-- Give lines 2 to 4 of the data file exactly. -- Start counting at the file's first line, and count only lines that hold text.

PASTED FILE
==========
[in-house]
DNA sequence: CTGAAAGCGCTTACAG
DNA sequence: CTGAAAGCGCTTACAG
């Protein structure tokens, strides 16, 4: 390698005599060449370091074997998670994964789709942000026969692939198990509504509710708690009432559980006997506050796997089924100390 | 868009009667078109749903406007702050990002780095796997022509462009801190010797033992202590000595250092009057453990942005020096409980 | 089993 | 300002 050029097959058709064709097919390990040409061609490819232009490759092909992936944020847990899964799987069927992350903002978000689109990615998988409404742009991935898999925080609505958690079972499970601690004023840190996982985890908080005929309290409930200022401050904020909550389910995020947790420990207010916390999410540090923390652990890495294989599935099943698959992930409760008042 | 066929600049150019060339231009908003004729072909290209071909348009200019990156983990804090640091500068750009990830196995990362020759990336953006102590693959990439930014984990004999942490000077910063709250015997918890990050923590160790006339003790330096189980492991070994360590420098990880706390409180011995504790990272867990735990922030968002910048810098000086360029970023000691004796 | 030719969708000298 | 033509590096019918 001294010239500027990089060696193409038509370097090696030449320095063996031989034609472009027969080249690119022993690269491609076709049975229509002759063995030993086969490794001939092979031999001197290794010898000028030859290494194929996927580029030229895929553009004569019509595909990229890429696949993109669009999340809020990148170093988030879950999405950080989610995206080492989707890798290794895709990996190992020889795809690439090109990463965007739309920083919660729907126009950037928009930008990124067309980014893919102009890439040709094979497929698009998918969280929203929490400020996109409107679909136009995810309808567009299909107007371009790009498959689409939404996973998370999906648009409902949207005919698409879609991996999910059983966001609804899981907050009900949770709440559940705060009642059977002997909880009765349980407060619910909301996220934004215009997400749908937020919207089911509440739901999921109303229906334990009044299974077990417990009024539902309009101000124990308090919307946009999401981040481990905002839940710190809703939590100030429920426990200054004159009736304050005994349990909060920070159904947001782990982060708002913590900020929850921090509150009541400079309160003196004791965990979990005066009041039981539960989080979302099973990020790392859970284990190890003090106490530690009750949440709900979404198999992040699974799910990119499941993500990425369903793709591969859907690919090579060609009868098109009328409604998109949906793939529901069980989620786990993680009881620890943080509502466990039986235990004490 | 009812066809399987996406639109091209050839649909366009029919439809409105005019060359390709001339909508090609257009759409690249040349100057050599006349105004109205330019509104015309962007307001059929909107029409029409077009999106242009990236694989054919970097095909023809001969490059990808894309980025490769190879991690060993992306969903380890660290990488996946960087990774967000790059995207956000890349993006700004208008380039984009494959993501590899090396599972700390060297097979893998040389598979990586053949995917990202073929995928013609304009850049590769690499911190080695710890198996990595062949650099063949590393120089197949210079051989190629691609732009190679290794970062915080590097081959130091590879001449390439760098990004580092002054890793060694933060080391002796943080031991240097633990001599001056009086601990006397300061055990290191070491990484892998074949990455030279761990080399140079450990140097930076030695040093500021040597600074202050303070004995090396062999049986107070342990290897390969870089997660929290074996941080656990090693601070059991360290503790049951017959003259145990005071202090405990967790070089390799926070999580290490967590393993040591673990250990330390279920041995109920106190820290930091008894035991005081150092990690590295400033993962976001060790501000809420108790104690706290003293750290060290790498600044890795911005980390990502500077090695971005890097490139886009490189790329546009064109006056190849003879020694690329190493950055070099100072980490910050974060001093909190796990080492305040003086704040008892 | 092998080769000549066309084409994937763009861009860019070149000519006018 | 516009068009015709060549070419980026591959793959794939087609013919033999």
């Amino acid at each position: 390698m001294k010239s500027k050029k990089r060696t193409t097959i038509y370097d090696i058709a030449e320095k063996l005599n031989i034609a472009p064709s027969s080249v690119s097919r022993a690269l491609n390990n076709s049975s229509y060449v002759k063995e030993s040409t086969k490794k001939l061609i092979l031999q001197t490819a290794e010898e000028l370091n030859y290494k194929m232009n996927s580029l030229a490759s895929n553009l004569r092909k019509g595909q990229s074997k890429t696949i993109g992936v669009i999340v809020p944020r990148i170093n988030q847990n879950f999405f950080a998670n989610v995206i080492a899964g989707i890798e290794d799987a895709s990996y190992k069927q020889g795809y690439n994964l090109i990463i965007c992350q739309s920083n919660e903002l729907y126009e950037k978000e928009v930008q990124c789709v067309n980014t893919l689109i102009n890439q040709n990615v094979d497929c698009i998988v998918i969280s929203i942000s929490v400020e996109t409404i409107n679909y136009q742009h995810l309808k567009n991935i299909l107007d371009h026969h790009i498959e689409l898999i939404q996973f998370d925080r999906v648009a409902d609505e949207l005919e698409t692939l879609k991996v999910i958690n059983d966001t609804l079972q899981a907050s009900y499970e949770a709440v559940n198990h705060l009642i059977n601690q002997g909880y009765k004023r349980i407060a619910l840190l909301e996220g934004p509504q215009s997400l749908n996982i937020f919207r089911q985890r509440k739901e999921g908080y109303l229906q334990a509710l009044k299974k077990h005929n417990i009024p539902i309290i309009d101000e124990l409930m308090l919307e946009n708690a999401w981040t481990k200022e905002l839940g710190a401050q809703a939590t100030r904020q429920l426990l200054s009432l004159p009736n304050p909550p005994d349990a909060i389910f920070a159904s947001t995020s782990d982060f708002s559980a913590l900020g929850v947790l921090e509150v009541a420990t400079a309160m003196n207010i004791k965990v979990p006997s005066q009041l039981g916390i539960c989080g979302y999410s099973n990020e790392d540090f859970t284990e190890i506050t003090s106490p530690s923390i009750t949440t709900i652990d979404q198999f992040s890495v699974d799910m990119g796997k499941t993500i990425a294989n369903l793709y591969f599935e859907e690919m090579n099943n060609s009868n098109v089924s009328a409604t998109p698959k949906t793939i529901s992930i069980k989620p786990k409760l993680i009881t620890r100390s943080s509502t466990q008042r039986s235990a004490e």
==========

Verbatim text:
DNA sequence: CTGAAAGCGCTTACAG
DNA sequence: CTGAAAGCGCTTACAG
């Protein structure tokens, strides 16, 4: 390698005599060449370091074997998670994964789709942000026969692939198990509504509710708690009432559980006997506050796997089924100390 | 868009009667078109749903406007702050990002780095796997022509462009801190010797033992202590000595250092009057453990942005020096409980 | 089993 | 300002 050029097959058709064709097919390990040409061609490819232009490759092909992936944020847990899964799987069927992350903002978000689109990615998988409404742009991935898999925080609505958690079972499970601690004023840190996982985890908080005929309290409930200022401050904020909550389910995020947790420990207010916390999410540090923390652990890495294989599935099943698959992930409760008042 | 066929600049150019060339231009908003004729072909290209071909348009200019990156983990804090640091500068750009990830196995990362020759990336953006102590693959990439930014984990004999942490000077910063709250015997918890990050923590160790006339003790330096189980492991070994360590420098990880706390409180011995504790990272867990735990922030968002910048810098000086360029970023000691004796 | 030719969708000298 | 033509590096019918 001294010239500027990089060696193409038509370097090696030449320095063996031989034609472009027969080249690119022993690269491609076709049975229509002759063995030993086969490794001939092979031999001197290794010898000028030859290494194929996927580029030229895929553009004569019509595909990229890429696949993109669009999340809020990148170093988030879950999405950080989610995206080492989707890798290794895709990996190992020889795809690439090109990463965007739309920083919660729907126009950037928009930008990124067309980014893919102009890439040709094979497929698009998918969280929203929490400020996109409107679909136009995810309808567009299909107007371009790009498959689409939404996973998370999906648009409902949207005919698409879609991996999910059983966001609804899981907050009900949770709440559940705060009642059977002997909880009765349980407060619910909301996220934004215009997400749908937020919207089911509440739901999921109303229906334990009044299974077990417990009024539902309009101000124990308090919307946009999401981040481990905002839940710190809703939590100030429920426990200054004159009736304050005994349990909060920070159904947001782990982060708002913590900020929850921090509150009541400079309160003196004791965990979990005066009041039981539960989080979302099973990020790392859970284990190890003090106490530690009750949440709900979404198999992040699974799910990119499941993500990425369903793709591969859907690919090579060609009868098109009328409604998109949906793939529901069980989620786990993680009881620890943080509502466990039986235990004490 | 009812066809399987996406639109091209050839649909366009029919439809409105005019060359390709001339909508090609257009759409690249040349100057050599006349105004109205330019509104015309962007307001059929909107029409029409077009999106242009990236694989054919970097095909023809001969490059990808894309980025490769190879991690060993992306969903380890660290990488996946960087990774967000790059995207956000890349993006700004208008380039984009494959993501590899090396599972700390060297097979893998040389598979990586053949995917990202073929995928013609304009850049590769690499911190080695710890198996990595062949650099063949590393120089197949210079051989190629691609732009190679290794970062915080590097081959130091590879001449390439760098990004580092002054890793060694933060080391002796943080031991240097633990001599001056009086601990006397300061055990290191070491990484892998074949990455030279761990080399140079450990140097930076030695040093500021040597600074202050303070004995090396062999049986107070342990290897390969870089997660929290074996941080656990090693601070059991360290503790049951017959003259145990005071202090405990967790070089390799926070999580290490967590393993040591673990250990330390279920041995109920106190820290930091008894035991005081150092990690590295400033993962976001060790501000809420108790104690706290003293750290060290790498600044890795911005980390990502500077090695971005890097490139886009490189790329546009064109006056190849003879020694690329190493950055070099100072980490910050974060001093909190796990080492305040003086704040008892 | 092998080769000549066309084409994937763009861009860019070149000519006018 | 516009068009015709060549070419980026591959793959794939087609013919033999």